During the IEEE Conference in Regina we were given a tour to the Boundary Dam Power Plant - the first in the world coal-fired plant which has actually started implementing the much talked about "carbon-capture" technology.
Most of us, even those who are called electrical engineers, let alone those work at universities, have never been to an electrical power plant before. We were impressed by the size of everything there.
It was interesting to see the control rooms - they reminded me space flight control centres I have seen back in the USSR ...
Most of the technology is from the 60s.
Not as bad considering air traffic controllers until recently have been using technology from 30-s (and many of them still do).
But then there is something else. The product of coal burning has been always thrown into the air.
But now they are doing quite interesting stuff. They retired the oldest (1959) and least efficient unit. The second oldest unit will be retired next year. Finally the 3rd unit is being refurbished and connected to the first in the world actual carbon-capture facility.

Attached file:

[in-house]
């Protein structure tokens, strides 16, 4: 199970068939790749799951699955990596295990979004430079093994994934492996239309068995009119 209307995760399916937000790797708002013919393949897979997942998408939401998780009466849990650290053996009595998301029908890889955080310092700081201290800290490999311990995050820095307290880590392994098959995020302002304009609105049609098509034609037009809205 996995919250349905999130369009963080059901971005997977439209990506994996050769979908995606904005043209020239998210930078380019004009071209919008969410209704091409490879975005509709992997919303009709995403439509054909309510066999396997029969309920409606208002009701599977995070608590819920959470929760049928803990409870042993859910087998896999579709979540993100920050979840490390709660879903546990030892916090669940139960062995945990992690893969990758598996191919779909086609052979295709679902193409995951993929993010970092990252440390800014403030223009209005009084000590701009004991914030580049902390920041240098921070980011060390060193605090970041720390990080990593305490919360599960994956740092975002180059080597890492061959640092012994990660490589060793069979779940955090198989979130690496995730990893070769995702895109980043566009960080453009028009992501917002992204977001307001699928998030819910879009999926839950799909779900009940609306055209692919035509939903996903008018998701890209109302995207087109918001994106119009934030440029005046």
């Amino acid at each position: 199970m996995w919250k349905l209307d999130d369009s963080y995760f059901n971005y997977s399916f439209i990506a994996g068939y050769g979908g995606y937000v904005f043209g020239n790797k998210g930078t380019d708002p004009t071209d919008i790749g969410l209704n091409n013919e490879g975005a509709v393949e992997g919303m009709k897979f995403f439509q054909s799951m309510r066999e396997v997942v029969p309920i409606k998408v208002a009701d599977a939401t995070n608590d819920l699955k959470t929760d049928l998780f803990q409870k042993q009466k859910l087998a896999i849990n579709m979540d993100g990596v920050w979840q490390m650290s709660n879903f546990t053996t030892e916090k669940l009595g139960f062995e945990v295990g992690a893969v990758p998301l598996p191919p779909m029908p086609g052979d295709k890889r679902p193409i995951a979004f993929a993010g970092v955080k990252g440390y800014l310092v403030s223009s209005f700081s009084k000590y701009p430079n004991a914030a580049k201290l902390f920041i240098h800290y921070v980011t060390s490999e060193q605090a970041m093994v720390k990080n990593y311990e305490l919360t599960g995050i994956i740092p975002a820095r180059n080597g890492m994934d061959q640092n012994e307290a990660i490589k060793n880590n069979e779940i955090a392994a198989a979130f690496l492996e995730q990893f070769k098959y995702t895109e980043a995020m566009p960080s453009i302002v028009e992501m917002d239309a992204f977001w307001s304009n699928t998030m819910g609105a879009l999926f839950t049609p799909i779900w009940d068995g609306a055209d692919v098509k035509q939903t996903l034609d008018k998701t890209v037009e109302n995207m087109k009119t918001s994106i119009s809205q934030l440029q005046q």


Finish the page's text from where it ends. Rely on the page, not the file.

This is the carbon-capture facility at Boundary Dam close to be competed. The facility will also remove sulfur dioxide and mercury out of exhaust. What is interesting about this proposition, is that the captured CO2 is going to be collected and SOLD for profit (it is used commercially for improving efficiency of oil extraction). This opportunity made a real difference and created a business case - no government subsidies - which would not happen otherwise. Sulfur is also used to produce commercial sulfur acid.
I am not a big fan of fossil fuel-based energy, but I cannot disagree that they implemented a true system approach in the face of a serious challenge.